verb (used with object), pegged, peg·ging.
verb (used without object), pegged, peg·ging.
Origin of peg
Examples from the Web for peg
To “link up the beachheads and peg out claims well inland” was necessarily the first aim of Overlord.Blood in the Sand: When James Jones Wrote a Grunt’s View of D-Day|James Jones|November 15, 2014|DAILY BEAST
And so the shaming of them, the public taking them down a peg or two, become moments to savor.
His team routed the British and hence, at the Patiala Peg, drinks are served in 75 ml glasses, compared to the standard 60 ml.An Indian Icon Reborn: The Imperial Hotel Reclaims Its Glory Days|Esha Chhabra|May 13, 2014|DAILY BEAST
Chris Christie casts a big political shadow—but one Democrat has stepped up to try to take him down a peg.In New Jersey, Barbara Buono Is the Last Democrat Standing|David Freedlander|February 19, 2013|DAILY BEAST
Jacoby isn't quite so convincing to me on what such a view can offer at moments of great tragedy (her peg of course was Newtown).
On a peg just inside the door of the ranchman's old wine shed hung one of the horses' unused nosebags.A-Birding on a Bronco|Florence A. Merriam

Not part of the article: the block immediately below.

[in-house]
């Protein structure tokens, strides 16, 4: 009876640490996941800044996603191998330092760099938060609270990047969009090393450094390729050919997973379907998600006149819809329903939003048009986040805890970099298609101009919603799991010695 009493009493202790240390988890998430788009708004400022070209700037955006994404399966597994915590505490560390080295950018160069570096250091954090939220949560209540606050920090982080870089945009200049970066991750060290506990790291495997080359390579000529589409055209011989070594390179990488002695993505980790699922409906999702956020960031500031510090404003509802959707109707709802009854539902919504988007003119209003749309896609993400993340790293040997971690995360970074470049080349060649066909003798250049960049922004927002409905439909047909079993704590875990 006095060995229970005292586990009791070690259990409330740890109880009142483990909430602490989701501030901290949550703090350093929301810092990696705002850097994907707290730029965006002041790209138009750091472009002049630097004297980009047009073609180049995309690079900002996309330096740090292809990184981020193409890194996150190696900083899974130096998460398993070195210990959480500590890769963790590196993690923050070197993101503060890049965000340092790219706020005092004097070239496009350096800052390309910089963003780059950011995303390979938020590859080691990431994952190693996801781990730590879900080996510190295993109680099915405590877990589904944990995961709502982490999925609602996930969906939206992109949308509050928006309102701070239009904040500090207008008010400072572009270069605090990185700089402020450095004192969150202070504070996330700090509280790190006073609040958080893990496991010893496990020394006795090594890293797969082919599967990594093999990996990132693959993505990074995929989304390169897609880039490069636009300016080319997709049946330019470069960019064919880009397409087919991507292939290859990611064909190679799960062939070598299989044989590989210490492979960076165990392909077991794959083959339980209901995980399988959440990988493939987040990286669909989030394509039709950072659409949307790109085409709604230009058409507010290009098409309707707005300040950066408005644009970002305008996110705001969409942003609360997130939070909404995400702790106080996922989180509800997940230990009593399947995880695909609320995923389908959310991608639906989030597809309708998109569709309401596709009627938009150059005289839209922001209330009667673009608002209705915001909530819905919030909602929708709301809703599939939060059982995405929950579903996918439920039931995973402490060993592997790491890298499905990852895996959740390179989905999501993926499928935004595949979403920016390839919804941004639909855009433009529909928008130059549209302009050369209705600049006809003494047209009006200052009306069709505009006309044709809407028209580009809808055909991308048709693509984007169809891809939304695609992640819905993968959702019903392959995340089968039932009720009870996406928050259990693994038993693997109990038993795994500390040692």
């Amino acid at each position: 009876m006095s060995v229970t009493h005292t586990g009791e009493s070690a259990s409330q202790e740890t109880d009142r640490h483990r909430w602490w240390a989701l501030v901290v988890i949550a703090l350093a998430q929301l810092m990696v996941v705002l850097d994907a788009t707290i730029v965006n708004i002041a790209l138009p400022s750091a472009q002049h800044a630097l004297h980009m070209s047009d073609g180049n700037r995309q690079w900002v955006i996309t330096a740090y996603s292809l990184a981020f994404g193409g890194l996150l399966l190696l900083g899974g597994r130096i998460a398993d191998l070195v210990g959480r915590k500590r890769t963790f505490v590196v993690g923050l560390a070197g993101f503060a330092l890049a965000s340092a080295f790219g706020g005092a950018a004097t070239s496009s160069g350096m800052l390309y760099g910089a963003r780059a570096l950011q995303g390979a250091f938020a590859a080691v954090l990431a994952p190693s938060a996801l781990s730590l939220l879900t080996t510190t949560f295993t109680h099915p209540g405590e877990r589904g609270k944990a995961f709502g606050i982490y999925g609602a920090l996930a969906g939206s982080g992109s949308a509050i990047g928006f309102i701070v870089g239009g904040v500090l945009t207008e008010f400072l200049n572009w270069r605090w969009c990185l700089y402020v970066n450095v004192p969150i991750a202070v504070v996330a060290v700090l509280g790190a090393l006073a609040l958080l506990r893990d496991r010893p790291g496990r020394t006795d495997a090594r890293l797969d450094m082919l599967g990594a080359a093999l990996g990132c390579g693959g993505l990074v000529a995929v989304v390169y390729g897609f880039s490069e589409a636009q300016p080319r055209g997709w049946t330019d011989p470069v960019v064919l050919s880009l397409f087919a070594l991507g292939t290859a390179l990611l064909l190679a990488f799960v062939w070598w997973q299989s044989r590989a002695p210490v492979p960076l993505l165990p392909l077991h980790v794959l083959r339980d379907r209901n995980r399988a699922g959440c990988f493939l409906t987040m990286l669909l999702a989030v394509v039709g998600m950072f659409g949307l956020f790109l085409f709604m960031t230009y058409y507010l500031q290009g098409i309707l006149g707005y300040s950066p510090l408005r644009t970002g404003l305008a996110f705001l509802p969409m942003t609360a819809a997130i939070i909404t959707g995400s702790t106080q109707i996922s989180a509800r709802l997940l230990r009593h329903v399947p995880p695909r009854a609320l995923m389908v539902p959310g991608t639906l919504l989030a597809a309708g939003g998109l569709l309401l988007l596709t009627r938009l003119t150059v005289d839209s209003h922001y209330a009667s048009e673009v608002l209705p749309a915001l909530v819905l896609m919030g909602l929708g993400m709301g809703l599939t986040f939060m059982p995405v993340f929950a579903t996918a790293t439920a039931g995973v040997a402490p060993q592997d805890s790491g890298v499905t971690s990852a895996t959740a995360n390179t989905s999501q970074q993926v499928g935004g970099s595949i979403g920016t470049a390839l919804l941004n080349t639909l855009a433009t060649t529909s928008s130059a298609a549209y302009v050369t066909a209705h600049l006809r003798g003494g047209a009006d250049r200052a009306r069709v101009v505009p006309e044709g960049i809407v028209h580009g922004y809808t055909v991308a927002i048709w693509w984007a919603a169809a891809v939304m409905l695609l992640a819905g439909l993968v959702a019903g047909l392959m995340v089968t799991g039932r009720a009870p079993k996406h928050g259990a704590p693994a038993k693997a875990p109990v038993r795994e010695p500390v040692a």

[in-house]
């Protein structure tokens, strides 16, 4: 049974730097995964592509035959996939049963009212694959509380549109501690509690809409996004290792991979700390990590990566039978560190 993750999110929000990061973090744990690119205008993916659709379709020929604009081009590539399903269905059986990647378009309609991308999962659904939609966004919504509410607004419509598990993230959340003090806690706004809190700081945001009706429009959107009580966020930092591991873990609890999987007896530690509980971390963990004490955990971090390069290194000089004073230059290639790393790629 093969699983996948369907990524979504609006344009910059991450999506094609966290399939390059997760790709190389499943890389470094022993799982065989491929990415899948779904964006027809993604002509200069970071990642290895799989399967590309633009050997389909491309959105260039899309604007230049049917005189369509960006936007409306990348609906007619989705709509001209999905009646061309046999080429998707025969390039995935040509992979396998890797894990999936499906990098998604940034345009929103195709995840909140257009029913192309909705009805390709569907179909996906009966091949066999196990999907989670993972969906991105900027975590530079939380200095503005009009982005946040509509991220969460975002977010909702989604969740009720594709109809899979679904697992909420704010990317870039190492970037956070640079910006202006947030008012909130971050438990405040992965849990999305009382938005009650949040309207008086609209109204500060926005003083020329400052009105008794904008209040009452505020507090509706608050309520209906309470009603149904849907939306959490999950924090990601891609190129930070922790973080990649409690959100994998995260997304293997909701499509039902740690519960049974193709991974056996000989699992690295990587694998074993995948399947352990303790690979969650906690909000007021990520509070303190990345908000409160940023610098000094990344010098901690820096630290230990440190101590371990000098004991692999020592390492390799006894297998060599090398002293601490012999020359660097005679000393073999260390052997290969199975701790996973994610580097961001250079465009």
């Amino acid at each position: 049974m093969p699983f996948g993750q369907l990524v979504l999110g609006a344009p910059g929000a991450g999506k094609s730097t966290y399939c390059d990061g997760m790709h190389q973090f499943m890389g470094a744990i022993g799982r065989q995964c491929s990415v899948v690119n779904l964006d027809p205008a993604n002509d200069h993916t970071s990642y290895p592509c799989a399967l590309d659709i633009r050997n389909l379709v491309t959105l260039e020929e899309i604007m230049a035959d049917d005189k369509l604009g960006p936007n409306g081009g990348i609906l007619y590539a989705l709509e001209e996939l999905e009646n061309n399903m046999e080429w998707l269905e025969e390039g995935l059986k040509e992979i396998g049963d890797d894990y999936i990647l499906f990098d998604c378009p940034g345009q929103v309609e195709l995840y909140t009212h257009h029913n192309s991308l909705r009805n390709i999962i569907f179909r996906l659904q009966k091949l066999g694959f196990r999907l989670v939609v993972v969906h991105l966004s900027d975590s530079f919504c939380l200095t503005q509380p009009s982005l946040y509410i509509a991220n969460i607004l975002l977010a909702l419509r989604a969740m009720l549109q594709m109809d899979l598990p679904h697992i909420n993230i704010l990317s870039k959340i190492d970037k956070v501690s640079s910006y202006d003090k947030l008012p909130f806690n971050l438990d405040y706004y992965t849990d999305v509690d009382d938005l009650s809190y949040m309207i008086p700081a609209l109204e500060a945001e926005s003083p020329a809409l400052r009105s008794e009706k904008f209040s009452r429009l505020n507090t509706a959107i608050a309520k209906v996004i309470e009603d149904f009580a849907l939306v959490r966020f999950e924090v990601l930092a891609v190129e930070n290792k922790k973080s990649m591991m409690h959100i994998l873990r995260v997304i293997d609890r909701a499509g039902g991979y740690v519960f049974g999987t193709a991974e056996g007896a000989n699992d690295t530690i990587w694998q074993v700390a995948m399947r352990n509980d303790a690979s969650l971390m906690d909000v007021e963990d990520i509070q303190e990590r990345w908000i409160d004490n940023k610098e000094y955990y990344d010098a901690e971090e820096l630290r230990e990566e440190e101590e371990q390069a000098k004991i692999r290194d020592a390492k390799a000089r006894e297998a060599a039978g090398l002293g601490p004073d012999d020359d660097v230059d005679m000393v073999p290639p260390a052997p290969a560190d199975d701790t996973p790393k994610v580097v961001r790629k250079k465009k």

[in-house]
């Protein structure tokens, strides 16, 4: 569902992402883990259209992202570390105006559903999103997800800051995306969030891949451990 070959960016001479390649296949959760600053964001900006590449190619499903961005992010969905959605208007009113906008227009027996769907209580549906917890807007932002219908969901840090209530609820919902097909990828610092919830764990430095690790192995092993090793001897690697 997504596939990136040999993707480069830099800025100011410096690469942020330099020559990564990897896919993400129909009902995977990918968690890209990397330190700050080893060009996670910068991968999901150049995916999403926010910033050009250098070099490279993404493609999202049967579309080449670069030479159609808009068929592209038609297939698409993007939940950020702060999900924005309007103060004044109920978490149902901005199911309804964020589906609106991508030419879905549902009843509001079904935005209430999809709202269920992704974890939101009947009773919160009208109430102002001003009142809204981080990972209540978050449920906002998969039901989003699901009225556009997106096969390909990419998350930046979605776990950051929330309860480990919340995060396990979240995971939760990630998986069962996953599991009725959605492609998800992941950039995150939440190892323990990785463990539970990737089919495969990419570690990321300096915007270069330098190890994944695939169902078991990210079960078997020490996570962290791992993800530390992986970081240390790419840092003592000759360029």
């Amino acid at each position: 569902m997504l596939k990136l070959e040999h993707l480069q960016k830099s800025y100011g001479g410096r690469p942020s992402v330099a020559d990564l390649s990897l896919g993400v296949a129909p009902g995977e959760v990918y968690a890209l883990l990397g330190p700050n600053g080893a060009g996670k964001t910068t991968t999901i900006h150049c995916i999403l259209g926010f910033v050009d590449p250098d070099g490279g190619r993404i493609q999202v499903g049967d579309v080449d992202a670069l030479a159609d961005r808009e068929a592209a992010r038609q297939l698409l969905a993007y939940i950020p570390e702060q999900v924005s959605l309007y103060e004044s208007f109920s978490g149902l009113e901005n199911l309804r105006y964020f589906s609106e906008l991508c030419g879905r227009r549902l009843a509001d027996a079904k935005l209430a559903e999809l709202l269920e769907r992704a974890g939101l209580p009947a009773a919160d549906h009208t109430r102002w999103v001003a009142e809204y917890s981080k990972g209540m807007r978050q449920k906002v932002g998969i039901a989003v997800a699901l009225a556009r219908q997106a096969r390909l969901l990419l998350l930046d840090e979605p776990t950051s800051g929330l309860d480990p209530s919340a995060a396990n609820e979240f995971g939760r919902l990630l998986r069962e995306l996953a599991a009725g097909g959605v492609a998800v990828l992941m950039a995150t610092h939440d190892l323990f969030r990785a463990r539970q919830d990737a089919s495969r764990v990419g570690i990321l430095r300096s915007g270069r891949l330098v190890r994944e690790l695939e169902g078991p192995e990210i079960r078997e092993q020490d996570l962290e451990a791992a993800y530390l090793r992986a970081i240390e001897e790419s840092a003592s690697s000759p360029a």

And I took a cake over to Peg, Grace was forced to interrupt to make known.The Girl Scouts at Camp Comalong|Lillian Garis
He got the water-bottle hanging on the peg by the fireplace, and brought that to Pell also.The Bad Man|Charles Hanson Towne
Then Peg moved up and sniffed critically at the trapped foot.The Yellow Horde|Hal G. Evarts
"I think I am more likely to get it out of you," said Peg, coolly.Jack's Ward|Horatio Alger, Jr.
verb pegs, pegging or pegged
Word Origin for peg
mid-15c., from Middle Dutch pegge "peg," a common Low German word (cf. Low German pigge "peg," German Pegel "gauge rod, watermark," Middle Dutch pegel "little knob used as a mark," Dutch peil "gauge, watermark, standard"), of uncertain origin; perhaps from PIE *bak- "staff used as support" (see bacillus). To be a square peg in a round hole "be inappropriate for one's situation" is attested from 1836; to take someone down a peg is from 1580s, but the original literal sense is uncertain (most of the likely candidates are not attested until centuries later). Peg leg "wooden leg" attested from 1765.
"fasten with or as if on a peg," 1590s, from peg (n.). Slang sense of "identify, classify" first recorded 1920. Related: Pegged; pegging.
In addition to the idiom beginning with peg
- peg away at
- square peg in a round hole
- take down a notch (peg)